Spain is a favorite destination for digital nomads due to its great climate, amazing cities, affordable cost of living, and fast Internet connections. However, until recently digital nomads were only allowed to stay in the country as tourists. This changed with the introduction of a new visa that is open to remote workers employed by non-Spanish companies. The new visa is a game changer for many digital nomads who now have the option to live and work in Spain.

The new visa is available to non-EU/EEA citizens who work remotely as freelancers, entrepreneurs, or with clients from outside the country. The new visa will allow these people to settle in Spain and work from home, and it simplifies some of the requirements that were previously necessary for obtaining residency on arrival. It also allows freelancers to earn up to 20% of their income from Spanish clients.

This new visa has already gained considerable interest. Google searches for the term “digital nomad visa spain” spiked by 66% in late January, according to online marketing specialists Semrush. This makes sense, as the new visa opens up a wide range of opportunities for digital nomads and entrepreneurs to take advantage of the many benefits that Spain has to offer.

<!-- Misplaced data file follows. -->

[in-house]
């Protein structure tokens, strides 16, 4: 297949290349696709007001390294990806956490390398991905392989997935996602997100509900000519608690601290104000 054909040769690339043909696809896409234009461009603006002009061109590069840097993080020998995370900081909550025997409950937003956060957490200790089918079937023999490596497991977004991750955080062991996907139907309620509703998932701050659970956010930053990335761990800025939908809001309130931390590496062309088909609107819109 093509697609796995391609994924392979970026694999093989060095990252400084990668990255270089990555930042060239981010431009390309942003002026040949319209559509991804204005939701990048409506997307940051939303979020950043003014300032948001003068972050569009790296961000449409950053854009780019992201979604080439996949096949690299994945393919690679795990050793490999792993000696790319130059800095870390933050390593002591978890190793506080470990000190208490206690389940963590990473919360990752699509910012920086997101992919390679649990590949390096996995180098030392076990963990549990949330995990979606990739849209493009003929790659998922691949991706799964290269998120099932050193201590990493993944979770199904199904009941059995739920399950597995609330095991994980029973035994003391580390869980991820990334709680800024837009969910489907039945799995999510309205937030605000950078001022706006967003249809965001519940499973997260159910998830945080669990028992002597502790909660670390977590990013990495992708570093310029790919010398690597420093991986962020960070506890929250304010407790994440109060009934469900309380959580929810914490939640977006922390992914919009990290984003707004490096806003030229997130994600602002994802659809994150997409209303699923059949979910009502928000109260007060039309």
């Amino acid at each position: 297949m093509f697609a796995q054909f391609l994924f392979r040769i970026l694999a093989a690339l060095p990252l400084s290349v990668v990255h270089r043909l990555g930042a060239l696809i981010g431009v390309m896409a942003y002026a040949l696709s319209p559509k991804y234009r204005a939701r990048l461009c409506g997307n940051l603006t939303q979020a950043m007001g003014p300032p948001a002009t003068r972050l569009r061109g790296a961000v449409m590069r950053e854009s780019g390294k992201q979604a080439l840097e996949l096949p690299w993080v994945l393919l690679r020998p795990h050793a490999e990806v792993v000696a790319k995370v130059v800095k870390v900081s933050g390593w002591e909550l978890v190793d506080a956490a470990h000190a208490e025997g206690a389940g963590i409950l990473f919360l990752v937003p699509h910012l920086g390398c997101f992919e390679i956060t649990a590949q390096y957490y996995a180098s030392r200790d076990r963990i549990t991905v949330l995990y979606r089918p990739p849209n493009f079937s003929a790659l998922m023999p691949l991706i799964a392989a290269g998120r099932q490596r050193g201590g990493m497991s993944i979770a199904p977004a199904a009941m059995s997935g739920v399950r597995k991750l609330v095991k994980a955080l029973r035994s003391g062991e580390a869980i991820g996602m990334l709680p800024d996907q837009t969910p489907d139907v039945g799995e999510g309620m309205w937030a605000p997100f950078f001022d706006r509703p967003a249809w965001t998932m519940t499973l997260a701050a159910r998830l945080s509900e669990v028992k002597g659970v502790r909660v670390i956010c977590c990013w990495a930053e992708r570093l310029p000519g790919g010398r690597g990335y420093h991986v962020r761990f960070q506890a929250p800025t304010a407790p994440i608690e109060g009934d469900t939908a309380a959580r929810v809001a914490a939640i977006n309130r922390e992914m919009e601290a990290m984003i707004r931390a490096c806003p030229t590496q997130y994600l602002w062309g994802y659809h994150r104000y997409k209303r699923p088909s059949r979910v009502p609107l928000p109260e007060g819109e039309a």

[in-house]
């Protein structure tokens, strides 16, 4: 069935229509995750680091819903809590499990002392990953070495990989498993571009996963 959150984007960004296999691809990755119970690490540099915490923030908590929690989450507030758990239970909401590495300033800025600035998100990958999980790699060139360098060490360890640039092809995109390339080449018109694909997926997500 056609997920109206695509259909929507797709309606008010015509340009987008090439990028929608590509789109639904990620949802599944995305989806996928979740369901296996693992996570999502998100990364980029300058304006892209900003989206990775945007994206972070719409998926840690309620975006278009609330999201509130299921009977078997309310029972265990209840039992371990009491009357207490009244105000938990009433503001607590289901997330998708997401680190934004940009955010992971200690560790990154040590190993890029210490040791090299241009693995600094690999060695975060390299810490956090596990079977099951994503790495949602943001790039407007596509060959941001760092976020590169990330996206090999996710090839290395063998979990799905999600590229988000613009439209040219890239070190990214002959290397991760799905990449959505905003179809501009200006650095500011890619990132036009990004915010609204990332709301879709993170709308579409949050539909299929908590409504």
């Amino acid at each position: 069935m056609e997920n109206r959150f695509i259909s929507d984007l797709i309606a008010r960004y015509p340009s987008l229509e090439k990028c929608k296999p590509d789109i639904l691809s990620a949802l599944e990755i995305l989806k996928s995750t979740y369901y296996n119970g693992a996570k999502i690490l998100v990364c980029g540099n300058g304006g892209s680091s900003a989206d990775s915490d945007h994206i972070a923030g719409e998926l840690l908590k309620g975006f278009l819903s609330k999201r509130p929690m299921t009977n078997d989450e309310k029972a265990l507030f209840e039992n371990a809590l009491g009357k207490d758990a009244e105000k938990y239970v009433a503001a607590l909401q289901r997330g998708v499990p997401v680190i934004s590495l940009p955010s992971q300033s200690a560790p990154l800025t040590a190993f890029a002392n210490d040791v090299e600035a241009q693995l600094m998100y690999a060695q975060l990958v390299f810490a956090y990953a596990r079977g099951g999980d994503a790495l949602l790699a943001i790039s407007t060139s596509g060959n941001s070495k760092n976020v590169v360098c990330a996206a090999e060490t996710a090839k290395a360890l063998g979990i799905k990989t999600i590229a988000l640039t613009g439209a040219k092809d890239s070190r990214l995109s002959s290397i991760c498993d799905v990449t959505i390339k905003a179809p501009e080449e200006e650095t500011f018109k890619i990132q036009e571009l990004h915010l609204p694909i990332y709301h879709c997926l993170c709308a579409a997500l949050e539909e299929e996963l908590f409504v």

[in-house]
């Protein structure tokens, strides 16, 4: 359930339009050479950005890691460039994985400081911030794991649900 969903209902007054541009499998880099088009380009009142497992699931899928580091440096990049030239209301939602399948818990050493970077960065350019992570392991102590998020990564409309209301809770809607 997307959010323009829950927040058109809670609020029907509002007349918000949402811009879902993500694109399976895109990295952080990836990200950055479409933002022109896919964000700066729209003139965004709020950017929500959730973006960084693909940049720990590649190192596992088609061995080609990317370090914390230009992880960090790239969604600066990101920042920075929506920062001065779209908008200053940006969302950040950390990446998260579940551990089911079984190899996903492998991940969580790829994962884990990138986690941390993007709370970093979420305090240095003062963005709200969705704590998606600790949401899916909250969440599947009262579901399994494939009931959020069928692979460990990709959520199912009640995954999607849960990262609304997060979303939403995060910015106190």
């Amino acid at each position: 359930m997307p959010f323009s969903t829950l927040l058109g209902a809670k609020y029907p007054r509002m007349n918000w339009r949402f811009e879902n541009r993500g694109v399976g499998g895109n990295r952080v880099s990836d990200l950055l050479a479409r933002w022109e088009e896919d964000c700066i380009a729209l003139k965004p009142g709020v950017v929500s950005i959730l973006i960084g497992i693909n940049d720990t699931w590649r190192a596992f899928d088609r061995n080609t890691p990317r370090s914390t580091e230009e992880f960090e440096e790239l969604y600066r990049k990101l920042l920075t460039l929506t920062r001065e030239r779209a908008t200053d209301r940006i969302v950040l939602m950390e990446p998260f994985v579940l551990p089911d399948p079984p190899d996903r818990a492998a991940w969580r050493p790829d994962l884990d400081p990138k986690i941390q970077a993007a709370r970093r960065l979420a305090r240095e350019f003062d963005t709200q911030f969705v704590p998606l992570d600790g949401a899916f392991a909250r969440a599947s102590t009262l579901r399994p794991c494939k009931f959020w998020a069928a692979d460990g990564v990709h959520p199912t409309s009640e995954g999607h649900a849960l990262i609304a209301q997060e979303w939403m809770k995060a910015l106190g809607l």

Unlike the EU Blue Card, which requires proof that you are a skilled paid employee and a tertiary educated expert in a field that Spain lacks experts in, the new Digital Nomad visa does not require such qualifications. However, you will still need to have a contract with a Spanish company and purchase private health insurance. Moreover, you will have to prove that your income is not below a certain threshold.

The minimum monthly income for the new digital nomad visa is EUR2,160. This is relatively low compared to other European countries, and it is not difficult for digital nomads from around the world to meet this requirement. You will also have to obtain a residence permit and register your address. You can then apply for a permanent resident visa after five years, which will allow you to bring your family members into the country as well.

The application process varies depending on your location, so make sure to check with your local embassy or consulate for specific details. Typically, you will need to provide your CV and work history, along with official translations of any documents that are not in Spanish. Your local embassy or consulate may provide a list of approved translation services. Moreover, you may need to provide medical records and vaccination certificates. Lastly, you will need to pay a processing fee, which is set by the Spanish Ministry of Justice.

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